I learned two important things. 1. I was not alone, and 2. pools are disgusting. Fortunately, some of the most off-putting feedback helped me more or less solve my problem of being unable to tolerate long pool swims. Without an asthma inhaler, which I was pretty sure I’d need, I was able to get through the winter training. (Spoiler alert: It involved doing my longer pool swims at a Manhattan YMCA that has two separate pools. The lap swim pool isn’t used for children and doesn’t cause me the same respiratory distress. Why would that be? The answer’s not pretty.)

Swimming Pools are Gross

With faith that chlorine kills germs, we swim in pools teaming with sweat, skin, hair, urine, mucous, and fecal matter (according to the CDC most people have some 0.16 grams of it on their bodies at any given time) and feel okay about it. That’s the idea, at least. Up until this winter, I just tried not to think too much about it. But then I needed to know more about my breathing problems, and started doing research… and some things you just can’t unknow.

Here’s how it works: Chlorine does its job of disinfecting the water by binding with proteins (sweat, urine, etc.). The by-products of this process, “chloramines,” are what create that chlorine smell we associate with pools. (A strong smell is a bad sign!) I’m no chemist, but I have found reference to the following substances released from chlorinated water:  bromodichloromethane, chloroform, dibromochloromethane, and bromoform (collectively called trihalomethanes – THMs) and the very prevalent nitrogen trichloride (NCl3). Mmm, poison! These chlorine by-products accumulate right above the surface of the water, just exactly where swimmers suck in air. Pools with low ceilings, poor air circulation and high pool walls are likely to see the biggest build-up of these toxic by-products right at the surface of the water. Additionally, as should be logically evident, pools that are particularly loaded with human proteins will result in more chlorine by-products.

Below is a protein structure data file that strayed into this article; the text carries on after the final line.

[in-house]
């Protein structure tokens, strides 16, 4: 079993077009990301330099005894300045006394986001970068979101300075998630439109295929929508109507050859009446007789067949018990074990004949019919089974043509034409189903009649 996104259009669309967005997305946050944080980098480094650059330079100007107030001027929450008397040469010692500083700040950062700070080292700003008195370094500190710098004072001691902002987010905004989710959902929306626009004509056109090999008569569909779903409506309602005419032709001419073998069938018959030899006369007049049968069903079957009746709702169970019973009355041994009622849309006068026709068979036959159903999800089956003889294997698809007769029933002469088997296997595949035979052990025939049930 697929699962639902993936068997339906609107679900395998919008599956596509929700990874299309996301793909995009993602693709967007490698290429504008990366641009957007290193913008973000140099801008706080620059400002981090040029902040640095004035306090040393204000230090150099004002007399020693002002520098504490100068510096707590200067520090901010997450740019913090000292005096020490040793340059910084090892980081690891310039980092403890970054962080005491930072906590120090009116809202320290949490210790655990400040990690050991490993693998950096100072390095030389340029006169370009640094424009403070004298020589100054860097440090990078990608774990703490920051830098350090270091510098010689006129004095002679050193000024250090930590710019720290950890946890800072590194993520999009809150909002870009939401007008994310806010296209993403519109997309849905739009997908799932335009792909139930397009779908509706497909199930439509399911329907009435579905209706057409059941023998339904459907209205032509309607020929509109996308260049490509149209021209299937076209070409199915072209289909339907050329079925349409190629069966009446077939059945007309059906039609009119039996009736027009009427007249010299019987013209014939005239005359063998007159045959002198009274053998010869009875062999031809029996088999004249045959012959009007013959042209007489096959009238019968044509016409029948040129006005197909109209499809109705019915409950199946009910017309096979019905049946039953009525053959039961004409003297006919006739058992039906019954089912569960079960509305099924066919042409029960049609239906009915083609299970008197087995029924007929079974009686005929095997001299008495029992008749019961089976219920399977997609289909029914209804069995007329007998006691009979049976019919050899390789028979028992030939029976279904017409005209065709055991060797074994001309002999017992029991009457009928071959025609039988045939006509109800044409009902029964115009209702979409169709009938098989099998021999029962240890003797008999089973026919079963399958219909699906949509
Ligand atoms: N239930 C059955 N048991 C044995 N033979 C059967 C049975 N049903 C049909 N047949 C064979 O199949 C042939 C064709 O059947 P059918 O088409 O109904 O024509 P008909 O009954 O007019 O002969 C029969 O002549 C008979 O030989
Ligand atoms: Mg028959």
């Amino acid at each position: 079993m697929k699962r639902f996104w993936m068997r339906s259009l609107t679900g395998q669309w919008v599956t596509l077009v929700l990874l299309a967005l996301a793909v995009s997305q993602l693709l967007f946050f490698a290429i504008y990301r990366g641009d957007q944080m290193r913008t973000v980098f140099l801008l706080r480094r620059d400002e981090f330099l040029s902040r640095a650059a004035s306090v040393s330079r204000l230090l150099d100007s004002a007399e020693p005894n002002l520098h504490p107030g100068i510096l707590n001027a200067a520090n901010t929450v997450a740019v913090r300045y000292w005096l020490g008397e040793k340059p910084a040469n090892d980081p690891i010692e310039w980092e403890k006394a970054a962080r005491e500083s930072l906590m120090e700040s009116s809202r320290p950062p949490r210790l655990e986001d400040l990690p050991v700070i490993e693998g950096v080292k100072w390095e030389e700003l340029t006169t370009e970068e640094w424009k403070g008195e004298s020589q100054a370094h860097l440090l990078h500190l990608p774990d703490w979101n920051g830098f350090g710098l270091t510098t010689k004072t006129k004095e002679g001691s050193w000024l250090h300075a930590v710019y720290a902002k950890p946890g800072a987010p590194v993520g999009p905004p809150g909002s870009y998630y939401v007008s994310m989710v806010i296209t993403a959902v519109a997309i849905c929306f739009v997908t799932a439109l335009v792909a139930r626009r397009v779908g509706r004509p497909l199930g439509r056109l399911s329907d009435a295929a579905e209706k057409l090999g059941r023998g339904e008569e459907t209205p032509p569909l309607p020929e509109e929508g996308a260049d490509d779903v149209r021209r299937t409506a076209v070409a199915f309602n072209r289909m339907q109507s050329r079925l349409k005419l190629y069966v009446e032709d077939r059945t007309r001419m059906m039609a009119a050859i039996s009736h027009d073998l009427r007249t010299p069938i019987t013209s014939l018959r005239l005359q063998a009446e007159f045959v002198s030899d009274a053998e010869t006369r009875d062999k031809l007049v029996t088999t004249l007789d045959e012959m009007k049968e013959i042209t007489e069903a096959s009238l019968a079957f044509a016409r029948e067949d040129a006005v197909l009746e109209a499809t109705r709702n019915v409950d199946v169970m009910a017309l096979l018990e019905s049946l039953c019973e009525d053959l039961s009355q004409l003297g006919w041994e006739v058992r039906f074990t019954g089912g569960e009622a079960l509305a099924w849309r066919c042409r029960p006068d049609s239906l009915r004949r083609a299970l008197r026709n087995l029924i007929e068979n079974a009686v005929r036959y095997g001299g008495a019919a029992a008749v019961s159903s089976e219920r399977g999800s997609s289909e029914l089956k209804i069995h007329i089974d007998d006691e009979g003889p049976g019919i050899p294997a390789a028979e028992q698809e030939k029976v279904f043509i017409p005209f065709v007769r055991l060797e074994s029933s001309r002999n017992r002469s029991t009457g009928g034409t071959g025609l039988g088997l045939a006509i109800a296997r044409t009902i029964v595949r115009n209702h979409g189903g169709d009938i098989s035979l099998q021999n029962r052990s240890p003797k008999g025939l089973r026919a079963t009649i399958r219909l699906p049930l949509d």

So, it turned out it wasn’t exactly the fact that my swims were getting longer that was the problem. The problem was that my weekend swims started to last past 9am, and by that time every Saturday morning, two lanes of the pool would be teaming with some 30 babies and their parents. Babies! And on the other side of the pool a lane opened up to “family swim.” Kids! Kids and Babies are excellent producers of proteins, what with their poor potty training and undoubtedly less-than-entirely-leak-proof swim diapers. This was liberating to understand in some ways (I could switch pools on the weekend and breathe through long workouts) and also totally disgusting. Having trouble breathing today? Oh that’s just all the urine and feces you’re swimming in. 

Freestyle Breathing: Close Your Mouth!

freestyleBreathWhich brings me to my next topic: freestyle breathing. As a young competitive swimmer, I was taught to breath with half my mouth full of water. It is comfortable and efficient as you do not need to rotate your head very far out of the water to get a good breath of air. With a cheek full of water, you can still breathe freely then spit the water out as you are exhaling underwater. A quick Google Image search of “freestyle breathing” results in tons of images like the one here. It’s just how it’s done.

In March of 2011, I went to Malta and did my first ever long swim: 6 hours in the very salty, chilly Mediterranean Sea. Having never swum so far in open water, and having never experienced water quite that salty, I did not know any better than to swim as I had always swum, with water washing freely in and out of my mouth. After six hours of a mouth full of salt water, the entire inside of my mouth peeled off (have you ever experienced your tongue peeling? It’s gross) and what was worse, I also got about twenty canker sores that lasted the better part of a week. I was miserable. Ever since then, I have been practicing two things: keeping my mouth closed while I swim, and making sure my mouth completely clears the water before I take my breath.